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Supreme Court, Appellate Division, Second Department, New York.

IN RE: Dorothy JOHNSON, Appellant, v. William H. JONES, Respondent.

Decided: February 23, 1998

Before THOMPSON, J.P., and JOY, FLORIO and LUCIANO, JJ. Alan D. Scheinkman, County Attorney, White Plains (Stacey Dolgin-Kmetz and Marguerite R. Wiess, of counsel), for appellant.

In a paternity proceeding pursuant to Domestic Relations Law article 3-A, the petitioner appeals from an order of the Family Court, Westchester County (Shapiro, J.), entered May 15, 1996, which, after a hearing, dismissed her petition with prejudice.

ORDERED that the order is affirmed, without costs or disbursements.

 The burden of proof in a paternity proceeding rests upon the petitioner, who must “establish paternity by ‘clear and convincing’ evidence, evidence which is ‘entirely satisfactory’ and creates a genuine belief that respondent is the father of the child” (Matter of Commissioner of Social Servs. v. Philip De G., 59 N.Y.2d 137, 141-142, 463 N.Y.S.2d 761, 450 N.E.2d 681, quoting Matter of Lopez v. Sanchez, 34 N.Y.2d 662, 355 N.Y.S.2d 581, 311 N.E.2d 652).   Moreover, “[a] child born during marriage is presumed to be the biological product of the marriage” (Matter of Findlay, 253 N.Y. 1, 7, 170 N.E. 471;  Murtagh v. Murtagh, 217 A.D.2d 538, 539, 629 N.Y.S.2d 78).   This presumption is one of the strongest in the law and may only be rebutted by clear and convincing evidence tending to exclude the husband as the father or otherwise tending to disprove legitimacy (see, Murtagh v. Murtagh, supra;  Ghaznavi v. Gordon, 163 A.D.2d 194, 558 N.Y.S.2d 46).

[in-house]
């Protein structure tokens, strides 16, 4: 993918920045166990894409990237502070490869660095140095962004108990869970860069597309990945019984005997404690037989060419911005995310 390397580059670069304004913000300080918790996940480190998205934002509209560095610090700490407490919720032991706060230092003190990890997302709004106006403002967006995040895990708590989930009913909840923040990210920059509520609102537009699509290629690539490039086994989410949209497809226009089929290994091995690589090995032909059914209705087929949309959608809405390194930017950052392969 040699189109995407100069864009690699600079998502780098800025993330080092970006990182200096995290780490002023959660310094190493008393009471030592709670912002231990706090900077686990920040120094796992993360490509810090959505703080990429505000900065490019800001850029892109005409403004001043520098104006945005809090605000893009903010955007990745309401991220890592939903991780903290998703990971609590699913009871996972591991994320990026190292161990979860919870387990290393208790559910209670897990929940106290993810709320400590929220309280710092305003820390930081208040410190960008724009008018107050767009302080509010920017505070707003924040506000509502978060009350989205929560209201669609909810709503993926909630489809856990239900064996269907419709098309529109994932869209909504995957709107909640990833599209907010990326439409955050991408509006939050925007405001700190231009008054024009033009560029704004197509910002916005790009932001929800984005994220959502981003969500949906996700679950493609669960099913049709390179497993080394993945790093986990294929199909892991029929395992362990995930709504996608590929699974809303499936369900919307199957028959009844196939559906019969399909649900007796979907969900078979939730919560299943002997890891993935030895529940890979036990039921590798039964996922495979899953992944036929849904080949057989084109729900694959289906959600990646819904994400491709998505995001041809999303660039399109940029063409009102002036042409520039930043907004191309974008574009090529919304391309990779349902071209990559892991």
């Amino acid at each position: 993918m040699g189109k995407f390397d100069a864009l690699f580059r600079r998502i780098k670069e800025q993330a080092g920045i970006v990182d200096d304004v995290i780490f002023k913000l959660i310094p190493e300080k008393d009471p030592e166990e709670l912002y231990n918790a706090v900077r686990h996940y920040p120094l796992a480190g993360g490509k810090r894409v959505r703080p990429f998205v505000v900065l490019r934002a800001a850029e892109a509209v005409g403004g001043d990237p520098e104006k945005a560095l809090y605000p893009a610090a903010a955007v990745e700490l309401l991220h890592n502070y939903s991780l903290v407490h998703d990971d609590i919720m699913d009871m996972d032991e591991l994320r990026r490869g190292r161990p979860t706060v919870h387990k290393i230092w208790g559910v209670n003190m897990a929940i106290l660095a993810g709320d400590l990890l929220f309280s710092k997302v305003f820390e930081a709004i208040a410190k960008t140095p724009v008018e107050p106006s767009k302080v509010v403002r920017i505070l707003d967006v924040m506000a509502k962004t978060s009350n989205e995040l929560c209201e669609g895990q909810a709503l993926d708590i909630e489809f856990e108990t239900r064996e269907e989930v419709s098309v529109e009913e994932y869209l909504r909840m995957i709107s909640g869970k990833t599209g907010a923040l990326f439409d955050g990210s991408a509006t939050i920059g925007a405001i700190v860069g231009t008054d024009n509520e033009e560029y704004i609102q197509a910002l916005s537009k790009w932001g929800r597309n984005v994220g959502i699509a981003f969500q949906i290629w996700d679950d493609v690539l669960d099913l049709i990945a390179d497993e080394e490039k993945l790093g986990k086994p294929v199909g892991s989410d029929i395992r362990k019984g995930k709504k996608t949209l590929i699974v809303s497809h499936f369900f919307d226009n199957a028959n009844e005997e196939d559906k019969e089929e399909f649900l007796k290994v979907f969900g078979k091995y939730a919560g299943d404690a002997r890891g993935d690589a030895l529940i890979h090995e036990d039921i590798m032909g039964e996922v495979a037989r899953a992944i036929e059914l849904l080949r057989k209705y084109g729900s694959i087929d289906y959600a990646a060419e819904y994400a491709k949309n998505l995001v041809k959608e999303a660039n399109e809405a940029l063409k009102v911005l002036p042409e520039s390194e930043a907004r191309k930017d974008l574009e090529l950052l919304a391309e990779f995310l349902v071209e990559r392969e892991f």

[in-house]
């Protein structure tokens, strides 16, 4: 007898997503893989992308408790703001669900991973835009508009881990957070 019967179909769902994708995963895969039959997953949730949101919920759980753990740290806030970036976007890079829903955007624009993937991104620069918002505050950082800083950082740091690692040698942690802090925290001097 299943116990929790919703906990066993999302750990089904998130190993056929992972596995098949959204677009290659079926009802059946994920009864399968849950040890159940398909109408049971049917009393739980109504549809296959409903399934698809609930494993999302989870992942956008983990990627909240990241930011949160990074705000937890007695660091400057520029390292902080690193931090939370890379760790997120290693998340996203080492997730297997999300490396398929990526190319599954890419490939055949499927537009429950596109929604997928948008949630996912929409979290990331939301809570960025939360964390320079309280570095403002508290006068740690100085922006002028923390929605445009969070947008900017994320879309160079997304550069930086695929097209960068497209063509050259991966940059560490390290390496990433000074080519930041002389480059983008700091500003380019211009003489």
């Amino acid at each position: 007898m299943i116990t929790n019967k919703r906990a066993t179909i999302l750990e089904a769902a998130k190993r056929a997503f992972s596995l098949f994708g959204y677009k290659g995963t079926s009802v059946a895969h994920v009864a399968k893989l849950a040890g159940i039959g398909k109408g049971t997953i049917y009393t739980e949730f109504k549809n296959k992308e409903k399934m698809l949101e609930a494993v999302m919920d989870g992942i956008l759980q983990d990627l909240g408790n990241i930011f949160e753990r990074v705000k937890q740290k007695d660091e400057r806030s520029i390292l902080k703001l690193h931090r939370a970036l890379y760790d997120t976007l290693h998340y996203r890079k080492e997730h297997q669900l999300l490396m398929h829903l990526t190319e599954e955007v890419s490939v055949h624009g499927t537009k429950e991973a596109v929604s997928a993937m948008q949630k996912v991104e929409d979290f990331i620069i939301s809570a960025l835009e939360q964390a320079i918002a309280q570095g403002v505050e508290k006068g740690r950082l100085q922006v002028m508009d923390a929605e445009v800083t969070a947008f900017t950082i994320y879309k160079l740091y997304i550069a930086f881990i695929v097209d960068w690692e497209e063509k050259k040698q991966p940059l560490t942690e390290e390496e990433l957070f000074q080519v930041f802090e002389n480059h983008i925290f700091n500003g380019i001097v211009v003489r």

Although the petitioner submitted evidence, including the results of a DNA test, as well as written declarations that the respondent was the father and that she and her husband were separated during the time frame in which conception occurred, the Family Court found the respondent's testimony denying sexual relations with the petitioner during the time frame in question to be credible.   In light of the failure of the petitioner or her husband to testify and the lack of blood tests excluding the husband as the father, the court acted within its discretion in finding that the petitioner did not rebut the presumption of legitimacy by clear and convincing evidence (see, Matter of Commissioner of Social Servs. v. Philip De G., supra;  Ghaznavi v. Gordon, supra).


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